Tag Archives: transportation

Media: Slow Train Coming (Cascadia Trains) / Vancouver Courier, Oct. 22, 2008

from the article by Robert Alstead, Oct. 22nd, 2008
from the Vancouver Courier article by Robert Alstead, Oct. 22nd, 2008

I was interviewed (and used loquacious quotes like “super lame”) for an article about train travel in the Vancouver Courier.

I am including my quotes and a few other snippets about my pet-rant, ergo: inadequate train travel between here and points south – as well as the photo by Dan Toulguet so it doesn’t disappear…

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Slow train coming

Robert Alstead takes a journey north by rail from California and wonders if Canada’s vanished passenger trains will once again carry us from coast to coast – Robert Alstead, Vancouver Courier Published: Wednesday, October 22, 2008

Dave Olson, who works in marketing for Gastown web design company Raincity Studios, travels six or seven times a year by train, on business and pleasure. “I don’t care for jet travel because of the incredible hassle and huge eco-footprint,” says Olson. Like many, he would take the train more if he could. “I like the pace and not having to drive, I like the rhythm and the scenery you normally don’t see, the rail yards and seashores and forgotten neighbourhoods. I find the train-riding experience somehow charming, even poetic and certainly creativity stimulating,” he says.

However, he complains Amtrak’s evening train south is hardly convenient for trips to Olympia or Portland, seeing as travellers must make an overnight stopover in Seattle. The Amtrak Cascades is also infrequent and often booked up. Amtrak does offer several “train buses” which Olson has found “super lame” with long border waits. He’d rather take the car if there are no seats on the train, although it did mean a $124 parking bill and a chipped windshield on a recent three-day trip to Seattle. “I know we would’ve enjoyed some work or playing cards or meditating on the train,” he rues.

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However, the Amtrak Cascades offers a good example of the difficulties faced in enhancing rail services.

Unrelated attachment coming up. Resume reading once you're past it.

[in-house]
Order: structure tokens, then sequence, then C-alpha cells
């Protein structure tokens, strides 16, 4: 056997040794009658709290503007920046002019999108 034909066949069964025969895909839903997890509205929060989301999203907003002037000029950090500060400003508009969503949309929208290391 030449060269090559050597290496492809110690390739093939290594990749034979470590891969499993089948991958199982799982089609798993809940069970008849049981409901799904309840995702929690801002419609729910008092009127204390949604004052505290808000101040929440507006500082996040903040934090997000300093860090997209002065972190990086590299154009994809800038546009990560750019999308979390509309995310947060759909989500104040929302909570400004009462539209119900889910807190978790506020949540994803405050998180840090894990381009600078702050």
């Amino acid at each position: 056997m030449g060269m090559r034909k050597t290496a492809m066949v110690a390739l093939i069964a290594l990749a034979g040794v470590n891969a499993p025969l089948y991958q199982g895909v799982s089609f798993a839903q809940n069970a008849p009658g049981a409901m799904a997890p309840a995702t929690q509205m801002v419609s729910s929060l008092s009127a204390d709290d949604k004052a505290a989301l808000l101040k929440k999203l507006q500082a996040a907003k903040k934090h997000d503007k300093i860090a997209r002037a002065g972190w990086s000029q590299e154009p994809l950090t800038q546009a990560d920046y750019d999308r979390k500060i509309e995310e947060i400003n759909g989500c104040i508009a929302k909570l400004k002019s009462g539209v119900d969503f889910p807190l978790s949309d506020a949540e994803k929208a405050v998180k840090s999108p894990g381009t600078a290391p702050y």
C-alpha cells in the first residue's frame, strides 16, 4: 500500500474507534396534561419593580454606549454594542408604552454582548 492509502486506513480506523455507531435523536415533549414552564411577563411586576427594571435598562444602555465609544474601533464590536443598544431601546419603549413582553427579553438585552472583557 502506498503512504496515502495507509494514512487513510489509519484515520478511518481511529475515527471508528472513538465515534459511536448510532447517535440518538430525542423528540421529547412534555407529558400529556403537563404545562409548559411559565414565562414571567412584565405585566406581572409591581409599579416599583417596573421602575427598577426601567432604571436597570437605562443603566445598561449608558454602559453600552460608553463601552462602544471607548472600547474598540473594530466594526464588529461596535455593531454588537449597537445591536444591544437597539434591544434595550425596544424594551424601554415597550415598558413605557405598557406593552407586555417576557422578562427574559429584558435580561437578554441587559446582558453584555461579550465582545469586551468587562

For years, Amtrak has wanted to add a second roundtrip train between Eugene and Vancouver. However, congestion due to heavy freight movement on track this side of the border meant that a new siding needed to be added to allow trains to pass. For six years, Canadian and U.S. officials and railroad owners Burlington Northern Santa Fe had been unable to hammer out a deal over who should pay for the upgrade.

That means that a second Amtrak Cascades has been running only as far as Bellingham. Then in March of last year, spurred on by the onset of the 2010 Olympics, B.C. transportation minister Kevin Falcon announced that he was committing “up to $4.5 million” (reportedly 57 per cent of the upgrade cost) to build the siding.

In June last year, Premier Gordon Campbell marked the new service on the platform at King Street Station in Seattle by exchanging a large symbolic train ticket with Washington Governor Chris Gregoire in a photo op.

The siding was completed months ago. Amtrak is ready to go. But the service hit the buffers due to complications with the Canadian Border Services Agency, which reportedly wants $15,000 per day to clear the train.

Graham says the matter is in the hands of the B.C. government. A spokesperson for the province says it’s a federal government issue. Faith St. John, spokesperson for the CBSA, said she could not comment on the matter “because we are in discussions.” But she did say that “decisions to provide CBSA services at a new location or to expand current services take into account human resource requirements and the ability to provide security and service to the public.”

She could not say when the matter would be resolved.

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Update, the article “disappeared” from the internets (mostly), 

Print version of Slow Train Coming

Web version of Slow Train Coming [archived link via WayBack]

Rolling Elsewhere: Japan trains / various incl. Kanazawa and Yokohama

Roll around Japan with ambient train window views from various locations and rolling stock including the Thunderbird Limited Express towards Kanazawa and a Shinkansen service from Yokohama towards Osaka. In situ sound with no narration or drama rather a rather meditative “space cruise” looking as rice fields, towns and stations go past, and occasionally abstract from the speed, plus the whooshing of zipping through tunnels. That’s all. Enjoy the ride. 

Rolling Elsewhere: Kurobe Gorge Railway, Toyama, Japan (ambient, excerpts)

Rolling Elsewhere: Kurobe Gorge Railway, Toyama / Unazuki to Keyakidaira stations (ambient excerpts)

Ambient meditative scenes of riding the narrow gauge railway up Kurobe Gorge, one of the steepest canyons in Japan with spectacular scenery, choogling open air carriages, and hydro-electric dam with medieval style castle (really).